Print the pattern for the handles and pouch. Make sure to print it the "Actual Size" and don't "Shrink to Fit."

Cut the pattern out with scissors.

Before we go any further, I'd like to share a little tip about cutting ripstop nylon.

If you don't want to worry about finishing the edges of nylon fabric with your sewing machine, you can heat cut the material. Seriously, no scissors required. The idea is that you use a heating tool  to melt the edges of the fabric as you cut it so it won't fray. I was a little skeptical that cutting nylon with heat was possible until I gave it a try. It's pretty simple to trace around a cardboard template and make clean cuts.

You can get versatile heating tool like this Walnut Hollow Creative Hobby Tool for less than $20. These are really cool because you can use them for wood burning, soldering, cutting plastic stencils, cutting nylon and more.

Read the package instructions and follow all the safety precautions before using this tool. And be careful. It gets HOT.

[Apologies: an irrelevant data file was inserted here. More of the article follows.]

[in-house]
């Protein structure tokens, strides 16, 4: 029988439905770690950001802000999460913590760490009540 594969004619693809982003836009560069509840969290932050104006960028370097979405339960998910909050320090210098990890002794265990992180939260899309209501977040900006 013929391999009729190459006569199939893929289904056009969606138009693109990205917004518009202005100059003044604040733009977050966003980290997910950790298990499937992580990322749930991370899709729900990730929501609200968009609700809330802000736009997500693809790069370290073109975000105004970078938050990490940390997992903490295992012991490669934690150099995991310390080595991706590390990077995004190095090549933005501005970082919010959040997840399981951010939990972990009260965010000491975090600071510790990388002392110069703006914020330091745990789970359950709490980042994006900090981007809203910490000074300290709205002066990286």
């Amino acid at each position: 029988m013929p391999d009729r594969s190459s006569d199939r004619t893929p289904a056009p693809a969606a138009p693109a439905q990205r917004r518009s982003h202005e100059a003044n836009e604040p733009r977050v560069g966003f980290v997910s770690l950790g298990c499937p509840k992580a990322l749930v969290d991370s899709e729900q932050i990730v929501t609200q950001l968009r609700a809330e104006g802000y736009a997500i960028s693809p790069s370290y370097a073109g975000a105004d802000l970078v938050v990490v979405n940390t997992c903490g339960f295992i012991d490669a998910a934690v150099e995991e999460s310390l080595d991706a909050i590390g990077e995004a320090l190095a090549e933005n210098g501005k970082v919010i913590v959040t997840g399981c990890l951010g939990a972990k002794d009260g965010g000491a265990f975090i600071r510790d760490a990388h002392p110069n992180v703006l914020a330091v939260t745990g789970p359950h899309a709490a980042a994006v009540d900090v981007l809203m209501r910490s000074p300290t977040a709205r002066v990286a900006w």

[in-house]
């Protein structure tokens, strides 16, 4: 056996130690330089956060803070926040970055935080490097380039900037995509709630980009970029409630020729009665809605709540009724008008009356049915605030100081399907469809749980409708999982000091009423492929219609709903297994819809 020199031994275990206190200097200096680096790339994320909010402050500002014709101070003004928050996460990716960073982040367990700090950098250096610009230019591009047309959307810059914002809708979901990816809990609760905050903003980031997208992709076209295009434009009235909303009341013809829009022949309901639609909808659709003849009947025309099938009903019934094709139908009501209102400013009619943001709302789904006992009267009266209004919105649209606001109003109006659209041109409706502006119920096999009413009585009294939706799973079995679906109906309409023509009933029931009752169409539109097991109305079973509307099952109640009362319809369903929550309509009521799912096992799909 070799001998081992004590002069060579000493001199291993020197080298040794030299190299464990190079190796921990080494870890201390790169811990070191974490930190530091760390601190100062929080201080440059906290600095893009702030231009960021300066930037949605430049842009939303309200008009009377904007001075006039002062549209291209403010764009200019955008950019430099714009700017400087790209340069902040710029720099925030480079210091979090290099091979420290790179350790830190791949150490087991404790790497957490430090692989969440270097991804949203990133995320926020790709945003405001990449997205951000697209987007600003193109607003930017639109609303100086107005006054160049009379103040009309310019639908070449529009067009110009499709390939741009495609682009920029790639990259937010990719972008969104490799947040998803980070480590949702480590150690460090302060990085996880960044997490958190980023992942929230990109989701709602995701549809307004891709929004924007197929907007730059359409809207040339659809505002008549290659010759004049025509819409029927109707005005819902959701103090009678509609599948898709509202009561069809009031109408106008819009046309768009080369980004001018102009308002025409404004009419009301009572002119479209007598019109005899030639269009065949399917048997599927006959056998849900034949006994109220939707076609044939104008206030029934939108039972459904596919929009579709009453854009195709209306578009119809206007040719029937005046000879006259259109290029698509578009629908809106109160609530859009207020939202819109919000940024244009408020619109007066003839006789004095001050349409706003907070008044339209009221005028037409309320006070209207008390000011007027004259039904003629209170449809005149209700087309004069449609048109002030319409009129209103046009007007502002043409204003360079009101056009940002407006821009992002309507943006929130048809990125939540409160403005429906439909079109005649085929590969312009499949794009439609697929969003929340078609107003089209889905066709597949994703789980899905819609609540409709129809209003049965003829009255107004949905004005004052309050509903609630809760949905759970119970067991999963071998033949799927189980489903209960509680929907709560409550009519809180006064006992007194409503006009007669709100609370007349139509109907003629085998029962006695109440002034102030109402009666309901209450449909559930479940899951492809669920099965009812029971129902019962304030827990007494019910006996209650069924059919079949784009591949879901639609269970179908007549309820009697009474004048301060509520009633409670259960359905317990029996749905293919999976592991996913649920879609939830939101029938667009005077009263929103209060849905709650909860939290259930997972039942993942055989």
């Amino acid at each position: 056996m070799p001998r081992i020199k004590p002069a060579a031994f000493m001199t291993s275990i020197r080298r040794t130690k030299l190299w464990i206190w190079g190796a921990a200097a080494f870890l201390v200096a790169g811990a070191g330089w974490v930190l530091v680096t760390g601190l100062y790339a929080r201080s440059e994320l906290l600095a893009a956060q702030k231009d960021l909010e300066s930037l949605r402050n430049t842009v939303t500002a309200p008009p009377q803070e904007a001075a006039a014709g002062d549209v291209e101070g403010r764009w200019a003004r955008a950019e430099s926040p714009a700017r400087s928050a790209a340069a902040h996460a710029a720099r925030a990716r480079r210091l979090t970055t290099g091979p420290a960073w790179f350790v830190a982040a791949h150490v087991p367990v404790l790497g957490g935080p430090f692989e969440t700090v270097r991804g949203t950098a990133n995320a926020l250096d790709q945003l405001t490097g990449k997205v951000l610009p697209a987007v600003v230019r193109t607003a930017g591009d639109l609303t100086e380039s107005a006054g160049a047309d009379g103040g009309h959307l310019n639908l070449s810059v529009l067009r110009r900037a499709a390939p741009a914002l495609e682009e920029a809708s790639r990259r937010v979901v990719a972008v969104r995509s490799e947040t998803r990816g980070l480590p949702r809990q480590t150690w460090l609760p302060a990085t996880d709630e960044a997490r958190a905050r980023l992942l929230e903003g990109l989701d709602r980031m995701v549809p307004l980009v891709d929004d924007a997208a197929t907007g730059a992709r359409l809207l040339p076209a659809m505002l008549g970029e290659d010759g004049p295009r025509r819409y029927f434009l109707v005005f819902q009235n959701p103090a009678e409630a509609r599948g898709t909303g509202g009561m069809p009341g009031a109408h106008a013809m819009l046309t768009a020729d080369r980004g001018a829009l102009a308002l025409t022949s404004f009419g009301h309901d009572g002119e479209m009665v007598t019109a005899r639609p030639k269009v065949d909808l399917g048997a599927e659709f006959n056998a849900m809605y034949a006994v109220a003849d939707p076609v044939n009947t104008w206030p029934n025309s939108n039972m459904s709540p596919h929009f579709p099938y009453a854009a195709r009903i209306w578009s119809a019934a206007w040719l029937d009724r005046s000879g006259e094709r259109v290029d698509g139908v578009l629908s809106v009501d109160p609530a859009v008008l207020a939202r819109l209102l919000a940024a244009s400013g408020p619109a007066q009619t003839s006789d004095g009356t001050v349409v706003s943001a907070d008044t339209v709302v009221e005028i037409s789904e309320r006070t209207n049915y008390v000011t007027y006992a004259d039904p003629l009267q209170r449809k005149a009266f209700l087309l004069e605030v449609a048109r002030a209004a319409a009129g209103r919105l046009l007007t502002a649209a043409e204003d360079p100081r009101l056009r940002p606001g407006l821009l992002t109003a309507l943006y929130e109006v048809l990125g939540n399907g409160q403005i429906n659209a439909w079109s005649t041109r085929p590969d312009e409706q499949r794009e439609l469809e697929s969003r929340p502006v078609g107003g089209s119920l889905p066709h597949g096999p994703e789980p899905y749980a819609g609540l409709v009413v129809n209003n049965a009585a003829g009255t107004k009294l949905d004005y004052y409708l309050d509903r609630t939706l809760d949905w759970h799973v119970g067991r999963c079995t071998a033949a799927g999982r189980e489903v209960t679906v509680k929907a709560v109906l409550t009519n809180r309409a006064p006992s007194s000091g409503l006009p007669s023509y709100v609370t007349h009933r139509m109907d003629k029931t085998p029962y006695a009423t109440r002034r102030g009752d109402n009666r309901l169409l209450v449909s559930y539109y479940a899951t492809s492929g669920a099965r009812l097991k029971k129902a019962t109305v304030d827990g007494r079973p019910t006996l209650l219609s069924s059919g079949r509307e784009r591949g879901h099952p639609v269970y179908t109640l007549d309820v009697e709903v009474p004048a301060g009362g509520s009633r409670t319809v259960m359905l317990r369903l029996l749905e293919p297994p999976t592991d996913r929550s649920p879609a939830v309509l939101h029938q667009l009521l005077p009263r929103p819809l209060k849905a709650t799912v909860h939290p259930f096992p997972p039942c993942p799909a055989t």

First, you are going to make a template that you can trace with your heating tool so your cuts are nice and smooth.

Trace the pattern for the handles onto two pieces of tagboard and the circular pouch onto one. If you don't want to buy tagboard, you can use a couple empty cereal boxes instead.

Cut out the pieces with a scissors. Tape the two handle pieces together at the center.

Use a rotary cutter and mat to trim both pieces of fabric so they are 17 inches wide.

While your heat tool is warming, fold one piece of fabric in half and lay it on the piece of glass. I'll show you how it works with the white fabric, first.